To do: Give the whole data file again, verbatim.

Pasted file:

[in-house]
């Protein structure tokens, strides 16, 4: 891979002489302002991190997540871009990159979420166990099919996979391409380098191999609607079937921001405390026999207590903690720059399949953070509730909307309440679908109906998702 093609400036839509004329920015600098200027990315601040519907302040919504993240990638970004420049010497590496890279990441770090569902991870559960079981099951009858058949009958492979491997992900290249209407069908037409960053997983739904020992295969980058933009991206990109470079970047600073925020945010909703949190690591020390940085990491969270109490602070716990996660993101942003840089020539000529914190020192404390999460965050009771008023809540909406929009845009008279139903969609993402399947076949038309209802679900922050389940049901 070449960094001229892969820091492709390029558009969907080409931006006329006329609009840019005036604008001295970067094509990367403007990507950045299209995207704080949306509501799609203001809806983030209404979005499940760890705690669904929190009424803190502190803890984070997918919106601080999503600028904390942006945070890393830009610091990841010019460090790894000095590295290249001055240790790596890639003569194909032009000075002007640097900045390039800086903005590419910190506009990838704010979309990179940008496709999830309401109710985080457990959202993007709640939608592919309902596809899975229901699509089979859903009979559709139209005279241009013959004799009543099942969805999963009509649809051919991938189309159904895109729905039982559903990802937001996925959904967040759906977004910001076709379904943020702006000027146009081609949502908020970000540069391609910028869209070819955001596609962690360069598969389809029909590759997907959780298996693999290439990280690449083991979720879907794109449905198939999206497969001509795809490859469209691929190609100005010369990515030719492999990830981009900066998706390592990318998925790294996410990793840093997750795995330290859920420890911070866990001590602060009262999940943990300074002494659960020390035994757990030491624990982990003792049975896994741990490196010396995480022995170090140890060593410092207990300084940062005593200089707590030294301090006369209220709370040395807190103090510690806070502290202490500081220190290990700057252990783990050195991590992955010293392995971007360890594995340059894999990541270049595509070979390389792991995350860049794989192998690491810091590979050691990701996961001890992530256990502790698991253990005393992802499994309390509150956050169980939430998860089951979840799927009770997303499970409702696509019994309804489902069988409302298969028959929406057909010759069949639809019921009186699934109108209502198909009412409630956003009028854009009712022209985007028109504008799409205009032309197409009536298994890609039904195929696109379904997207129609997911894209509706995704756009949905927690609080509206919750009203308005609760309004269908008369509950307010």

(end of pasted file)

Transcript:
[in-house]
């Protein structure tokens, strides 16, 4: 891979002489302002991190997540871009990159979420166990099919996979391409380098191999609607079937921001405390026999207590903690720059399949953070509730909307309440679908109906998702 093609400036839509004329920015600098200027990315601040519907302040919504993240990638970004420049010497590496890279990441770090569902991870559960079981099951009858058949009958492979491997992900290249209407069908037409960053997983739904020992295969980058933009991206990109470079970047600073925020945010909703949190690591020390940085990491969270109490602070716990996660993101942003840089020539000529914190020192404390999460965050009771008023809540909406929009845009008279139903969609993402399947076949038309209802679900922050389940049901 070449960094001229892969820091492709390029558009969907080409931006006329006329609009840019005036604008001295970067094509990367403007990507950045299209995207704080949306509501799609203001809806983030209404979005499940760890705690669904929190009424803190502190803890984070997918919106601080999503600028904390942006945070890393830009610091990841010019460090790894000095590295290249001055240790790596890639003569194909032009000075002007640097900045390039800086903005590419910190506009990838704010979309990179940008496709999830309401109710985080457990959202993007709640939608592919309902596809899975229901699509089979859903009979559709139209005279241009013959004799009543099942969805999963009509649809051919991938189309159904895109729905039982559903990802937001996925959904967040759906977004910001076709379904943020702006000027146009081609949502908020970000540069391609910028869209070819955001596609962690360069598969389809029909590759997907959780298996693999290439990280690449083991979720879907794109449905198939999206497969001509795809490859469209691929190609100005010369990515030719492999990830981009900066998706390592990318998925790294996410990793840093997750795995330290859920420890911070866990001590602060009262999940943990300074002494659960020390035994757990030491624990982990003792049975896994741990490196010396995480022995170090140890060593410092207990300084940062005593200089707590030294301090006369209220709370040395807190103090510690806070502290202490500081220190290990700057252990783990050195991590992955010293392995971007360890594995340059894999990541270049595509070979390389792991995350860049794989192998690491810091590979050691990701996961001890992530256990502790698991253990005393992802499994309390509150956050169980939430998860089951979840799927009770997303499970409702696509019994309804489902069988409302298969028959929406057909010759069949639809019921009186699934109108209502198909009412409630956003009028854009009712022209985007028109504008799409205009032309197409009536298994890609039904195929696109379904997207129609997911894209509706995704756009949905927690609080509206919750009203308005609760309004269908008369509950307010």